Family Law

Recent Family Law Cases

Recent Family Law Cases
[Opinions available at:  http://www.courts.ca.gov/opinions-slip.htm]

FAMILY LAW (current through 3/20/2021)
By:  Michelle L. Kazadi, CFLS

Attorney’s Fees and Costs

David S. Karton et al. v. Ari Design & Construction Inc., et al.
3/9/21, CA 2/8: B298003
https://www.courts.ca.gov/opinions/documents/B298003.PDF

Petitioner/Appellant had a dispute with his home remodeling contractor, Defendant/Appellee, Ari Design and Construction, Inc. Appellant sued and won a judgment for $133,792.11 plus post-judgment interest. Appellant sought attorney fees of $292,140. The trial court awarded $90,000 in attorney fees.

The trial court order noted its broad discretion to adjust an award downward or to deny it completely if it determined a request was excessive, citing Ketchum v. Moses (2001) 24 Cal.4th 1122, 1132 (Ketchum). The trial court order noted the that issues of the case did not appear particularly complex, and the request for fees was vastly in excess of what is reasonable. The court of appeals gives deference to the trial court’s discretion and will not disturb the trial court’s judgment unless it is clearly wrong. The burden is on the objector to show error. (Laffitte v. Robert Half Internat. Inc. (2016) 1 Cal.5th 480, 488 (Laffitte).) The appeals court found that the trial court used sound discretion to limit Appellant’s attorney fees to $90,000.

The court gave five good reasons for concluding 600 plus hours was unreasonable. First, the trial court rightly found the questions in the case were relatively simple. Difficult issues require more attorney hours. (Ketchum, supra, 24 Cal.4th at p. 1138.) Simpler questions require fewer. Here the issues were pedestrian: whether a contractor had insurance and a license. Second, the court had an ample basis to conclude the Appellant over-litigated this matter. The trial court did not abuse its discretion by acknowledging this salient point. Third, the trial court fairly attributed some of the overlitigation to Appellant’s personal embroilment in the matter. The court had reason to conclude embroilment undermined objectivity about the appropriate scale of litigation. Fourth, the trial court rightly sought an appropriate relationship between the result achieved and the size of the fee. The size of a judgment is pertinent to rational evaluation of a requested fee. This was strictly a money judgment; there was no injunctive or equitable relief of an intangible value. Fifth, the court correctly noted the incivility in Appellant’s briefing. Civility is an ethical component of professionalism. Civility is desirable in litigation, not only because it is ethically required for its own sake, but also because it is socially advantageous: it lowers the costs of dispute resolution. Incivility can rankle relations and thereby increase the friction, extent, and cost of litigation.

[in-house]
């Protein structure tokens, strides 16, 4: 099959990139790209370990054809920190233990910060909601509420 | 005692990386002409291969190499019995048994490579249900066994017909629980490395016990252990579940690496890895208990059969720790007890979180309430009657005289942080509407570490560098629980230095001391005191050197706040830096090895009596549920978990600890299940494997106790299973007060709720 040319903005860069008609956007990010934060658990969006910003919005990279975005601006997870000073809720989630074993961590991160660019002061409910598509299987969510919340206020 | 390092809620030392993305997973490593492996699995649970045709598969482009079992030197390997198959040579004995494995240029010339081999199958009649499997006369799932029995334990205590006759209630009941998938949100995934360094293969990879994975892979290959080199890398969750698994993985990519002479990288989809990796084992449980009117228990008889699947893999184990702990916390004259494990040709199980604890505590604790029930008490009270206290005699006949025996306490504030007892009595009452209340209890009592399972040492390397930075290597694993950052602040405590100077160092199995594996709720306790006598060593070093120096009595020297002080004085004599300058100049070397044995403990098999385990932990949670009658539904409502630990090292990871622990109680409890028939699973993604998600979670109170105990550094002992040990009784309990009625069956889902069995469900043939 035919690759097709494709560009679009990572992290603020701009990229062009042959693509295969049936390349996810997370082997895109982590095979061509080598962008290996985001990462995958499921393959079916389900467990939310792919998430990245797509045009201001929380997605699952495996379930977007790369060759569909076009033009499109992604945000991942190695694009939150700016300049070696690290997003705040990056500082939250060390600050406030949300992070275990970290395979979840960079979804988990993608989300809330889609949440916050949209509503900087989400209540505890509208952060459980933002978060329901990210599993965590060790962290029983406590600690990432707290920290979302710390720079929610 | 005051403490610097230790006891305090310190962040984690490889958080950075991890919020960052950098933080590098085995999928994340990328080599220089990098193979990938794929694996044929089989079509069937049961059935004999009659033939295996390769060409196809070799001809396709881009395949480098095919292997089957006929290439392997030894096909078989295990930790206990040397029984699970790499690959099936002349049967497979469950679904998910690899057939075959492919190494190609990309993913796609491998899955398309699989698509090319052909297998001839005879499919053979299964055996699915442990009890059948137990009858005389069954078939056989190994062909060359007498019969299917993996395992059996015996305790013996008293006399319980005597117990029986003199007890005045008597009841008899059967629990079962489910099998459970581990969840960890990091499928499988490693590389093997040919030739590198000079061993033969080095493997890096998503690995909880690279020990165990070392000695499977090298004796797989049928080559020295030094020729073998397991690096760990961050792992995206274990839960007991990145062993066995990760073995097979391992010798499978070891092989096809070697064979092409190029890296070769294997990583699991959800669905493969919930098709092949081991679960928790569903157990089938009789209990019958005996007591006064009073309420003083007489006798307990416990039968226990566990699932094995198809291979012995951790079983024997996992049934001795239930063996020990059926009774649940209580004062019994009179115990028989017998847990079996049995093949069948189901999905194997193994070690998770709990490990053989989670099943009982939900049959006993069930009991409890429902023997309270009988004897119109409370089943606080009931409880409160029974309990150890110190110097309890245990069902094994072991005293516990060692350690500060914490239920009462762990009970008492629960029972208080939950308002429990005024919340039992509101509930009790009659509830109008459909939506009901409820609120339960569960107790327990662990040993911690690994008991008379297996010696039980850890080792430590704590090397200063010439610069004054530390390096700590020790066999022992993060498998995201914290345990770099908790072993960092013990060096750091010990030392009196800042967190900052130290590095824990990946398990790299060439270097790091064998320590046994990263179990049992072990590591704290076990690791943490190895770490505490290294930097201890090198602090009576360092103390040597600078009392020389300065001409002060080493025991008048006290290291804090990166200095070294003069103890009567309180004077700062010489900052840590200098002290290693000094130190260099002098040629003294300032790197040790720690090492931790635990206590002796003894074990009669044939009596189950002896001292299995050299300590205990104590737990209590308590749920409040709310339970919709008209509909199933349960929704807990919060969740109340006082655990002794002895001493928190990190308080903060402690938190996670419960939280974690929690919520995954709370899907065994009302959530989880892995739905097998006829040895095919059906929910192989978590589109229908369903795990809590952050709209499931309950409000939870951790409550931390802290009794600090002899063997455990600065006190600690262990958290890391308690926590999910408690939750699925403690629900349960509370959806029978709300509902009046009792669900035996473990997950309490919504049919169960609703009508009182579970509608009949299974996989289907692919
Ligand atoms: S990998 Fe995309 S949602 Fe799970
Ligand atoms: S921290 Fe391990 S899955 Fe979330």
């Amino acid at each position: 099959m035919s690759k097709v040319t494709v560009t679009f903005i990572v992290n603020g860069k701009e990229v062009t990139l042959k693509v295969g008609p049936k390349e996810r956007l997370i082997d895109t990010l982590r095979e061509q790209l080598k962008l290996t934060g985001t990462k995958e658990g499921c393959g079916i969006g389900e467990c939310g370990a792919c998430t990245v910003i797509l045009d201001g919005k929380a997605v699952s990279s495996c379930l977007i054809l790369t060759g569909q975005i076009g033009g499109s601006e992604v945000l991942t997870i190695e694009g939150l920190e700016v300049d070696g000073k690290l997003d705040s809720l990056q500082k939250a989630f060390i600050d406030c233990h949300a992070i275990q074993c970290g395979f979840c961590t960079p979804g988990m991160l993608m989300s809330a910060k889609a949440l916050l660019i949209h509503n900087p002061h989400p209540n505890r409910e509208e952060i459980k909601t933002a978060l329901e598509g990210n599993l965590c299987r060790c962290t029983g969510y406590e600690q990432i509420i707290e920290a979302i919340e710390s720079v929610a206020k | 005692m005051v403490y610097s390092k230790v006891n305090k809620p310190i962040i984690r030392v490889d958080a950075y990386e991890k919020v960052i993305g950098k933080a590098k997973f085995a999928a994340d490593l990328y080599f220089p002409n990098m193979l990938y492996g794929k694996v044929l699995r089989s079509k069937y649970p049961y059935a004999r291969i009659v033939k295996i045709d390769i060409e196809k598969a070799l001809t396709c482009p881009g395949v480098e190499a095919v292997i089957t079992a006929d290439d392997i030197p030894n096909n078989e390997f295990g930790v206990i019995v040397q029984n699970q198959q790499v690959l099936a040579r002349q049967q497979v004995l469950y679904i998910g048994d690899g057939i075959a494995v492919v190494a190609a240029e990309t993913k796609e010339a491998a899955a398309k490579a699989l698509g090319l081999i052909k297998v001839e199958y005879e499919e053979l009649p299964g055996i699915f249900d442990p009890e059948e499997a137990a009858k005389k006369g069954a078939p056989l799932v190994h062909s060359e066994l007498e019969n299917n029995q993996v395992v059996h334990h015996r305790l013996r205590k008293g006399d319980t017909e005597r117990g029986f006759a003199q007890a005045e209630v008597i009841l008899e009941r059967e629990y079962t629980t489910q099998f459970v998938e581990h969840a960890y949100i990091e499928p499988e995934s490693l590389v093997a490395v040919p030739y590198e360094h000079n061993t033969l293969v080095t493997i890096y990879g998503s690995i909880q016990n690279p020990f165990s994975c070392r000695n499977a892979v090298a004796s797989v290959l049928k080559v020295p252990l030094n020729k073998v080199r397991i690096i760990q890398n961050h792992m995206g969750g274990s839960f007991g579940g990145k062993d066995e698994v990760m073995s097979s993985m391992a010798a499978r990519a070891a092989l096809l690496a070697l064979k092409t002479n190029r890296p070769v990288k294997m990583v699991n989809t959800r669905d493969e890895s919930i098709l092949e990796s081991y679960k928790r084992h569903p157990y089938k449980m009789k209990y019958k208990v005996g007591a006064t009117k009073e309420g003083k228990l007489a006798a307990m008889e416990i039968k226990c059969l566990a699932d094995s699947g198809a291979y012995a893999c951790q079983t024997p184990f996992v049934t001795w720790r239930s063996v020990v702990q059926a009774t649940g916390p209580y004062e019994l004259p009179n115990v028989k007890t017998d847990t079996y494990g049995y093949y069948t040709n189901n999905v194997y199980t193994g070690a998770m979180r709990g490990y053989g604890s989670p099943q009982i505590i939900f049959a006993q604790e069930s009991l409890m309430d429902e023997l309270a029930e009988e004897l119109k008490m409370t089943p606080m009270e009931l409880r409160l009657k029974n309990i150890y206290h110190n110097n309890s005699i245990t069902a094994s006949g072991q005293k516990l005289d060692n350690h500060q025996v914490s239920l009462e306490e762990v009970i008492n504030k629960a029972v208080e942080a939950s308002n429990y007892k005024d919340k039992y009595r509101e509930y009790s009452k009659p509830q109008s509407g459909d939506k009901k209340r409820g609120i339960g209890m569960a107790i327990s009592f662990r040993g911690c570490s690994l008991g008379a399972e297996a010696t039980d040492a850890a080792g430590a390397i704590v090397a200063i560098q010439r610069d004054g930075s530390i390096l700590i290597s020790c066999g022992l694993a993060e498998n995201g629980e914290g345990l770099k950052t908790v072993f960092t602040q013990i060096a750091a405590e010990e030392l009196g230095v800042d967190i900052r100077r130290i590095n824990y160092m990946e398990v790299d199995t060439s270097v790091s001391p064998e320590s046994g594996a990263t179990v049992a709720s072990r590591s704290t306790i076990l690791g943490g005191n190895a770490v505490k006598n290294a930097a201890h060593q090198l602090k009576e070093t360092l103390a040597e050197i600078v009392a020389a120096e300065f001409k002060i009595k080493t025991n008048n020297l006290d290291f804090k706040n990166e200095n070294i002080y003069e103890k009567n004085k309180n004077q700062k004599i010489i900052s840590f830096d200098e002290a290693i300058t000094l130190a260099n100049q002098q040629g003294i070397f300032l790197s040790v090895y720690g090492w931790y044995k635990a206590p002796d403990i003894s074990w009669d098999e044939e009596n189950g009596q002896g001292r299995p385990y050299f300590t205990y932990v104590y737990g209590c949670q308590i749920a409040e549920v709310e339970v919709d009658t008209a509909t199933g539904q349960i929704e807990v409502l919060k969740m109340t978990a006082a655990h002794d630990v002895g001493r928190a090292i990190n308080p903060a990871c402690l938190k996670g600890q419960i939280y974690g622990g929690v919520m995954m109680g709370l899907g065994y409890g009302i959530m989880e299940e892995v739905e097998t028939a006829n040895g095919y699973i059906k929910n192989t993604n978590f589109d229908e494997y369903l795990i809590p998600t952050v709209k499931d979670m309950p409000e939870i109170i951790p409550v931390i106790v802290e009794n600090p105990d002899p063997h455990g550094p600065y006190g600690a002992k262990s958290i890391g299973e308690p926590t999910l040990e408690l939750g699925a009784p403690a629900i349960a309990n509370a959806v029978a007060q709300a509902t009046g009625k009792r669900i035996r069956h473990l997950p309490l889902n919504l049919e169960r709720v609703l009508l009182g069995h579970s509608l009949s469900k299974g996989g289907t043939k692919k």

The order is affirmed as to the attorney fee award and remand for further proceedings as to the liability of the surety company Defendant.

Richard Pech v. Thomas E. Morgan, III, et al.
3/11/21; CA 2/3: B300524
https://www.courts.ca.gov/opinions/documents/B300524.PDF

Plaintiff/Appellee filed a lawsuit to recover attorney fees incurred while representing Defendant/Appellants in four legal matters. The operative complaint referred to these matters as the failure to maintain case, the insurance case, the mandamus case, and the takings case. The parties executed written retainer agreements for the failure to maintain and insurance cases. As for the mandamus and takings cases, the complaint alleged an implied-in-fact contract existed based upon Plaintiff’s “long history” of providing legal services to Defendants, and the parties’ understanding about the hourly rate for services rendered. The complaint asserted causes of action for breach of contract based on Defendants’ failure to pay Plaintiff’s attorney fees as provided in the fee agreements. Furthermore, Plaintiff filed applications for attachment orders against the Defendants’ assets. The trial court granted the applications for attachment of Defendants’ assets, concluding Plaintiff had established the probable validity of his breach of contract claims. With respect to the failure to maintain and insurance cases, the court found the parties had entered into valid and enforceable fee agreements that complied with Business & Professions Code section 6148’s disclosure requirements. As for the mandamus and takings cases, the court found Defendants had “impliedly agreed to the specified hourly rates [in Plaintiff’s other fee agreements] based on previous work performed by [Plaintiff].” The court rejected Defendants’ contention that the agreements were unconscionable.

Under Business & Professions Code section 6148, in “any case” that does not involve a contingency fee, “in which it is reasonably foreseeable that total expense to a client, including attorney fees, will exceed one thousand dollars ($1,000), the contract for services in the case shall be in writing” and “shall contain all of the following: (1) Any basis of compensation including, but not limited to, hourly rates, statutory fees or flat fees, and other standard rates, fees, and charges applicable to the case. (2) The general nature of the legal services to be provided to the client. (3) The respective responsibilities of the attorney and the client as to the performance of the contract.” (§6148, subd. (a).) While Business & Professions Code section 6148 makes clear that the absence of a valid written or implied-in-fact fee agreement limits an attorney to the collection of a “reasonable fee” for service rendered on a client’s behalf (§6148, subd. (c)), there does not appear to be a similarly clear standard in statutory or case law for determining what fees an attorney may collect in an action based on client’s breach of a valid and enforceable fee agreement. (Leighton v. Forster (2017) 8 Cal.App.5th 467, 490).